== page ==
Time to Learn: Taking Action on Education Reform in Nova Scotia


This is part of a “thought starter” series that Tim hopes to expand upon in the coming weeks. Tim understands and appreciates he doesn’t have all the answers to our major issues in Nova Scotia, so he is turning to the experts in the field, within our key sectors and throughout our communities.  The idea is that thought-starters are developed with experts, then discussion is shared with the broader public for their input. Fill out Tim's survey by clicking here with your thoughts on the education system.

On February 17, 2017, teachers in Nova Scotia launched a one-day strike in response to our provincial government’s approach to collective bargaining. This strike followed a work-to-rule campaign that had been initiated on December 5, 2016 by the Nova Scotia Teachers Union (NSTU).  This was not simply a labour dispute between the government and the NSTU – it was a revolt against a system that is no longer focused on learning in our schools.  

The system is broken.

With our current model, we are not serving our students and communities, and most importantly, we are not setting up the next generation for success.  

For some time, teachers in our province have been pointing out the serious problems with the policies they have been forced to implement in our classrooms.  Unfortunately, very few in government listened.  As we all witnessed, this came to a head during the 2016-2017 school year.   

As we approach the one-year anniversary of the first-ever teachers strike in Nova Scotia the status quo in education is still unacceptable.  Instead of demonstrating positive, tangible action by using some of the helpful reports, the government has merely added new committees, commissions and studies.

One of these reports was released today, Raise the Bar: a Coherent and Responsive Education Administrative System for Nova Scotia. Known as the “Glaze Report” after its author, Dr. Avis Glaze, an International Education Advisor, the recommendations are bold, direct and understandably resulting in mixed reactions.

A more detailed response to the Glaze Report from our team will be forthcoming, but my immediate reaction is that Nova Scotia deserves an education system that maximizes the learning potential of every student; and there are many items highlighted in Glaze’s report that could help get us there.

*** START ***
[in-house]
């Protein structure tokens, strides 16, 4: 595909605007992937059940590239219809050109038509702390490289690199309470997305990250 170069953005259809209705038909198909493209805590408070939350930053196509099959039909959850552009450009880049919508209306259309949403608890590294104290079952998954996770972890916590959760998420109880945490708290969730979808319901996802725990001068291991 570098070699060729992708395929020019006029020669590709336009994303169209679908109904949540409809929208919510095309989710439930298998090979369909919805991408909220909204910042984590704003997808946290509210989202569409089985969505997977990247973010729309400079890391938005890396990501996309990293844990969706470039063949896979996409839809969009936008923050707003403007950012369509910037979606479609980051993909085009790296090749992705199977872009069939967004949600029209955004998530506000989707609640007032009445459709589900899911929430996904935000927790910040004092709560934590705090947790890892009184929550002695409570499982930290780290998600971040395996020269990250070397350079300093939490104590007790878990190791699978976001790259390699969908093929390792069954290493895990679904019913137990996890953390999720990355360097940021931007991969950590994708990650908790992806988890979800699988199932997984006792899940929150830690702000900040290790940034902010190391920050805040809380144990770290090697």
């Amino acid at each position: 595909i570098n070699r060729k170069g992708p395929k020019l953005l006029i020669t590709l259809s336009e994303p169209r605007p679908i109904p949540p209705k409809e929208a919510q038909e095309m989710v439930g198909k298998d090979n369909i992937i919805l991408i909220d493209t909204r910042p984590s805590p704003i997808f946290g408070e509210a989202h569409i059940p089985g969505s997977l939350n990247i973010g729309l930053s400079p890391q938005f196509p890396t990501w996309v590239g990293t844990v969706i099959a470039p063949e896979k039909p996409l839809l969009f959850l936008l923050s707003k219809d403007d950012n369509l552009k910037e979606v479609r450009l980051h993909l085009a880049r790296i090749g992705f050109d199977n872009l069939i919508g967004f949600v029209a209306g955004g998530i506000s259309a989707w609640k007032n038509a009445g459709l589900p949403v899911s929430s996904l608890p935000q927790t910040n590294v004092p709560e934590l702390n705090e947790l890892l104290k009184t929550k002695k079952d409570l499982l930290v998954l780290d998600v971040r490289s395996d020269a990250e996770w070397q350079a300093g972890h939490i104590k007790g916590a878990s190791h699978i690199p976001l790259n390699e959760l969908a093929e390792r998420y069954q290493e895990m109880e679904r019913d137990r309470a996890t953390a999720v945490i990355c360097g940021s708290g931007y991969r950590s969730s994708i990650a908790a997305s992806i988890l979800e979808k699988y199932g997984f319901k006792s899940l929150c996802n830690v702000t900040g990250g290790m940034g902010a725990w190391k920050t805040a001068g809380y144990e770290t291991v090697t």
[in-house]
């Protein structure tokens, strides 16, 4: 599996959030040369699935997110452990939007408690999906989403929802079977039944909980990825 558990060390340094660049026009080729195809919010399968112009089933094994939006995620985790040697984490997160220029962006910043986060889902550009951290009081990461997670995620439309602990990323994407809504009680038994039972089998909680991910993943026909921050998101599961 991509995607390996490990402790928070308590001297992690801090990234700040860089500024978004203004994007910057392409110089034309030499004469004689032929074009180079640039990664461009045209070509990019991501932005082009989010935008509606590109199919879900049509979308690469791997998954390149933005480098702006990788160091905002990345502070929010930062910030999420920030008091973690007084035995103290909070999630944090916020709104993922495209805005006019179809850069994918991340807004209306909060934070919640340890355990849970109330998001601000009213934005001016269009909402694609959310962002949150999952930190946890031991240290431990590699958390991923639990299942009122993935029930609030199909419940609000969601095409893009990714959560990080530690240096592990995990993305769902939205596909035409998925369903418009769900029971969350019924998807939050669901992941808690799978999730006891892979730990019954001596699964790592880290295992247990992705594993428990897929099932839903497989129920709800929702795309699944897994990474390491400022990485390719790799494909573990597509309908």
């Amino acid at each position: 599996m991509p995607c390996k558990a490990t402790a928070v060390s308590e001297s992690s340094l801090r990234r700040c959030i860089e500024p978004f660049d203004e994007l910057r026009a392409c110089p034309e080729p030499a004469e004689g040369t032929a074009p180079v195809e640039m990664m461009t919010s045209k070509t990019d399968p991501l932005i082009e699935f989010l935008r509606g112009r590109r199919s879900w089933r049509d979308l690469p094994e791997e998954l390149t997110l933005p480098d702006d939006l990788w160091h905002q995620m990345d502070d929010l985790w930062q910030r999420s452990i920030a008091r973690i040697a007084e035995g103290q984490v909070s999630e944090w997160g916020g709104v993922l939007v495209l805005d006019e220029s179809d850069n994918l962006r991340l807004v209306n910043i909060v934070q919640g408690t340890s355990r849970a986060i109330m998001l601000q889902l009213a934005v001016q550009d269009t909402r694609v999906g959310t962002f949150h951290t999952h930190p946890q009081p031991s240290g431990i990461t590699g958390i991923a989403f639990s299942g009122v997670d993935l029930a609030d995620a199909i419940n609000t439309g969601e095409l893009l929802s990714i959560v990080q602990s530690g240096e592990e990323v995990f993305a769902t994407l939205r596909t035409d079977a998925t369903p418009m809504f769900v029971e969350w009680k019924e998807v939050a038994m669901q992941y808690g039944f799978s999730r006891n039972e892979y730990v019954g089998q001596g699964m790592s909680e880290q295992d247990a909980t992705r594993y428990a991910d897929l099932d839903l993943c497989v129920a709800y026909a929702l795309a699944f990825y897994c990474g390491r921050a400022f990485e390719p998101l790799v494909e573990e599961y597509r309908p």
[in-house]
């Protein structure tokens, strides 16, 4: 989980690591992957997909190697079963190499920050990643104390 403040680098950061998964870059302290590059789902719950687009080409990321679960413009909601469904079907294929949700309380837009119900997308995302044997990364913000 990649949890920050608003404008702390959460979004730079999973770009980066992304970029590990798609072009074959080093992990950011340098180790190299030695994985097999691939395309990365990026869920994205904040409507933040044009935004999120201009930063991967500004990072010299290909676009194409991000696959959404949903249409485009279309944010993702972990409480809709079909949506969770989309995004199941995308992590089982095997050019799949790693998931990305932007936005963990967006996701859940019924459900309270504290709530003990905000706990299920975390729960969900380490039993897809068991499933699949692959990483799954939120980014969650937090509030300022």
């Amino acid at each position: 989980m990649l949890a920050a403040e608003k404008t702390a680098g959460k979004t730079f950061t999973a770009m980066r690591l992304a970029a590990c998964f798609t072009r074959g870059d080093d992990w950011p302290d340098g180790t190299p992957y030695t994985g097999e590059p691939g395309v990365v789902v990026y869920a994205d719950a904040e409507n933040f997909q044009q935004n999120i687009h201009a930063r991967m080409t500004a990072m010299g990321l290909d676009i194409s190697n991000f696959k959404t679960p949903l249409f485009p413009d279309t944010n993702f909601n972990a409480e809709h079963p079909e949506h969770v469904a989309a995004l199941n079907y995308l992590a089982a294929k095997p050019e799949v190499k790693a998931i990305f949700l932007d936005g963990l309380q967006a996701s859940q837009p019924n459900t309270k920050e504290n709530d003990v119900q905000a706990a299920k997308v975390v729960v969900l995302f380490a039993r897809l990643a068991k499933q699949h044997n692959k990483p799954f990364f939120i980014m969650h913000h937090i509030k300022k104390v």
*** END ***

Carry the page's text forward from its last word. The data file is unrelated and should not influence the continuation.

Those on the front-lines – our teachers, administrators, students and parents – all have brought forward innovative insights and ideas to enhance our education system and address the complex challenges that exist in our classrooms.  They’ve brought these ideas forward to support the development of Nova Scotia’s Action Plan on Education in 2015, during the labour negotiations in 2016 and 2017, during consultations for the “Raise the Bar” Report, through public engagement sessions and surveys issued by the Commission on Inclusive Education – essentially, they’ve been shouting into the proverbial abyss for years.  

My initial take after reading Dr. Glaze’s report is as follows:

Translate Knowledge to Action

Without listing the various reports that are collecting dust on shelves throughout the hallways of the Department of Education and Early Childhood Development, suffice to say that we’ve invested a great deal of money and resources into building recommendations. We have the Council on Classroom Conditions, the Commission on Inclusive Education and today the release of “Raise the Bar”.  From these initiatives, government needs to outline the direct action they will take, and the associated timeframe. If we’re able to invest over $55 million into pre-primary with no consultation to back it up, surely we can move on recommendations made by highly paid experts and supported by input from thousands of Nova Scotians.

Address Complex Problems with Long-term Strategy Top of Mind

Removing unnecessary bureaucracy and roadblocks in our education system in order to offer a more streamlined and cohesive approach is always the ultimate goal. If, in particular, we are going to implement and enforce the recommendations outlined from the Council on Classroom Conditions and the Commission on Inclusive Education – we need a unified structure that allows for consistency and accountability.